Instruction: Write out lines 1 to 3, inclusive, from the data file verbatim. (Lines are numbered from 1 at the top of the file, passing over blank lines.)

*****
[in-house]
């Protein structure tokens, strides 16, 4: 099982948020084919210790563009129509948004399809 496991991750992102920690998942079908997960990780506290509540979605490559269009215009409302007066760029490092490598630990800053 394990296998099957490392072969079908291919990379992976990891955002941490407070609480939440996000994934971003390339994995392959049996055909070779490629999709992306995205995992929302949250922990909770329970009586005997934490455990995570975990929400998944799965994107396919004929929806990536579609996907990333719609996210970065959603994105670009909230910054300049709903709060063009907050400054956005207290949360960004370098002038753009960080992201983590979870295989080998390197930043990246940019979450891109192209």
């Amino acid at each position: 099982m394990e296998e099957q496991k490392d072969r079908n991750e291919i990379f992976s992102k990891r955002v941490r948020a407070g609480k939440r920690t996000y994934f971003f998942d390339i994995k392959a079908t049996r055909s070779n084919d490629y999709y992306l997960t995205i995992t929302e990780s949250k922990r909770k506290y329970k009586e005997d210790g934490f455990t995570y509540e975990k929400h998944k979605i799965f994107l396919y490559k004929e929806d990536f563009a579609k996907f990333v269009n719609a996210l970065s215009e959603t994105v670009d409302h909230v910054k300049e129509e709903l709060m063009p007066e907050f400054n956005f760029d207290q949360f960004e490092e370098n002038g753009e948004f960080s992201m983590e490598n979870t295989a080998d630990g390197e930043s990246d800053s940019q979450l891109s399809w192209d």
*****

[in-house]
């Protein structure tokens, strides 16, 4: 099982948020084919210790563009129509948004399809 496991991750992102920690998942079908997960990780506290509540979605490559269009215009409302007066760029490092490598630990800053 394990296998099957490392072969079908291919990379992976990891955002941490407070609480939440996000994934971003390339994995392959049996055909070779490629999709992306995205995992929302949250922990909770329970009586005997934490455990995570975990929400998944799965994107396919004929929806990536579609996907990333719609996210970065959603994105670009909230910054300049709903709060063009907050400054956005207290949360960004370098002038753009960080992201983590979870295989080998390197930043990246940019979450891109192209």
């Amino acid at each position: 099982m394990e296998e099957q496991k490392d072969r079908n991750e291919i990379f992976s992102k990891r955002v941490r948020a407070g609480k939440r920690t996000y994934f971003f998942d390339i994995k392959a079908t049996r055909s070779n084919d490629y999709y992306l997960t995205i995992t929302e990780s949250k922990r909770k506290y329970k009586e005997d210790g934490f455990t995570y509540e975990k929400h998944k979605i799965f994107l396919y490559k004929e929806d990536f563009a579609k996907f990333v269009n719609a996210l970065s215009e959603t994105v670009d409302h909230v910054k300049e129509e709903l709060m063009p007066e907050f400054n956005f760029d207290q949360f960004e490092e370098n002038g753009e948004f960080s992201m983590e490598n979870t295989a080998d630990g390197e930043s990246d800053s940019q979450l891109s399809w192209d």